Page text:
me. everyone loved her. aiyascha would have loved to have had an education. reporter: aiyascha's older sister farjsana is a great comfort to her mother. she misses her sister every day. farjsana: we did everything together. we walked to school, played together afterwards, and ate together. reporter: one fifth of bangladesh is just a meter above sea level. but many here cannot swim. the statistics are shocking -- 50 children drown every day in the south asian country. these children have learned to swim and have a lot of fun splashing about just a stone's throw from their homes. most villages are situated on pools like this one. they're used as laundry, bathing area, and playground.
>> i learned to swim last month. it's great in the water. so nice and cool. >> before i could swim i was afraid of the water. now, it's fun. reporter: children who can't swim can only watch from the bank. they need to be careful. it's very easy to slip in the mud and fall in. four-year-old rubjol says that he cannot swim, but definitely wants to learn to. for now, he only bathes where it's shallow. farjsana has set off for the next village with her mother. today there are swimming lessons taking place there. farjsana knows how to swim, and now she wants to become a swimming teacher. so she's helping the instructor. farjsana: learning how to swim
is really important for us kids. many die, as my sister did, because they can't swim. reporter: sumata tasmin schumi is giving the lessons. in this mostly muslim country, female teachers aren't a common sight. her training is financed by a british organization, which has helped to set up more than 100 courses in bangladesh. sumata: i'm in the twelfth grade. a year ago, two children in my village drowned. afterwards, i wanted to become a swimming instructor. and i'm very happy about it. reporter: finally, after practicing on dry land, it's time to hit the water. here in bangladesh, women swim fully-clothed. a special bamboo practice area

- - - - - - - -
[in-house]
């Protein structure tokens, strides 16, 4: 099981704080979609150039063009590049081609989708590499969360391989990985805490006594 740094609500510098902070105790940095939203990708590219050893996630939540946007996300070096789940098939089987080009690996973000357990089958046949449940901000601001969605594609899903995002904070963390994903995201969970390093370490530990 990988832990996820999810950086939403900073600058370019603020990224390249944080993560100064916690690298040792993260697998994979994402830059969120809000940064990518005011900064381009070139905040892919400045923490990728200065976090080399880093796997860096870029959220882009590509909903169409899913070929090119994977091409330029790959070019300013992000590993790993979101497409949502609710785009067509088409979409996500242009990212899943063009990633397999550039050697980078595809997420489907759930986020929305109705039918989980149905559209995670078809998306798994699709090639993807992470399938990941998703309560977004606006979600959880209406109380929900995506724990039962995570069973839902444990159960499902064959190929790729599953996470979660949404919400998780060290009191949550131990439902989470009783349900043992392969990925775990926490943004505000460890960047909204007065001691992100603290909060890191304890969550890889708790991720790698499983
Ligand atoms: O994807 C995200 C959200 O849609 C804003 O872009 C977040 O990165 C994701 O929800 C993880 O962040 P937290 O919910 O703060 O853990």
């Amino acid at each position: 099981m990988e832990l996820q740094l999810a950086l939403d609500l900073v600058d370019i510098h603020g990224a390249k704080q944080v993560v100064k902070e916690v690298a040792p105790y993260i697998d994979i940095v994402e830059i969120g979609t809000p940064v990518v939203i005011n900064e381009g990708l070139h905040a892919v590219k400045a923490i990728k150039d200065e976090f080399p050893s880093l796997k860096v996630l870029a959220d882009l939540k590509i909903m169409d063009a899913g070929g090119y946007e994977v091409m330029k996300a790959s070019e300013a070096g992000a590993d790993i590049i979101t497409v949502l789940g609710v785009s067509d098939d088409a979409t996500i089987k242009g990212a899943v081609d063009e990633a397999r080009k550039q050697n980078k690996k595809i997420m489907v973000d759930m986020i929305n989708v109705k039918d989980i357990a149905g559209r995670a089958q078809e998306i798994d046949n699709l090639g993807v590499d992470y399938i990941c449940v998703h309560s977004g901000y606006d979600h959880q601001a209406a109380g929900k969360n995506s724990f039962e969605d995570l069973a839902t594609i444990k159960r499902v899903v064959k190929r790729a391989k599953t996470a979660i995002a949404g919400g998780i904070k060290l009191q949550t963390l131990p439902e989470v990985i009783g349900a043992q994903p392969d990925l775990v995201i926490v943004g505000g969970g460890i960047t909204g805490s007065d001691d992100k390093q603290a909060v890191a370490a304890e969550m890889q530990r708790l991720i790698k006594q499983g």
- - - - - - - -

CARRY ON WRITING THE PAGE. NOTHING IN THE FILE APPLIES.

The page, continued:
has been constructed for beginners. there's a floor, so that no one can slip and go under. farjsana's mother is still understandably nervous. farjsana and the teacher try and help the children overcome their fear of the water. sumata: she is still young and quite shy, but she'll soon get better at it. if she's determined, she'll be a good instructor -- perhaps even better than me. reporter: they practice swimming two hours every day. then they head home to help out with the chores. almost all of the children can swim after five days, according to the aid organization that organizes the courses. al-amin: children in bangladesh die all too often of diarrhea, cholera, malaria, meningitis, and other diseases. but 18,000 children also die by drowning. we have to do something about that.
reporter: darkness is falling. farjsana and her family are eating dinner. they miss aiyascha desperately. majeda: all children should learn how to swim. then they wouldn't drown, like my youngest daughter did. it's so important. reporter: farjsana feels the same. what did you think? let us know. send us an email and check out our facebook page -- dw global society. we're back again next week. see you then. ♪ [captioning performed by the national captioning institute, which is responsible for its caption content and accuracy. visit ncicap.org] announcer: opportunity. prosperity. optimism.
- [female voice over]: this program is made possible in part by the town of marion, home of the wayne henderson school of appalachian arts, celebrating 21 years as a certified virginia main street community. the hioricener frans marion hel and the speak easy restaurant and lounge, providing accommodations and casual fine dining. in downtown marion, virginia. the bank of marion. technology powered, service driven. wbrf 98.1 fm. bryant label, a proud supporter of our region's musical heritage. ("cherokee shuffle" by gerald anderson) ♪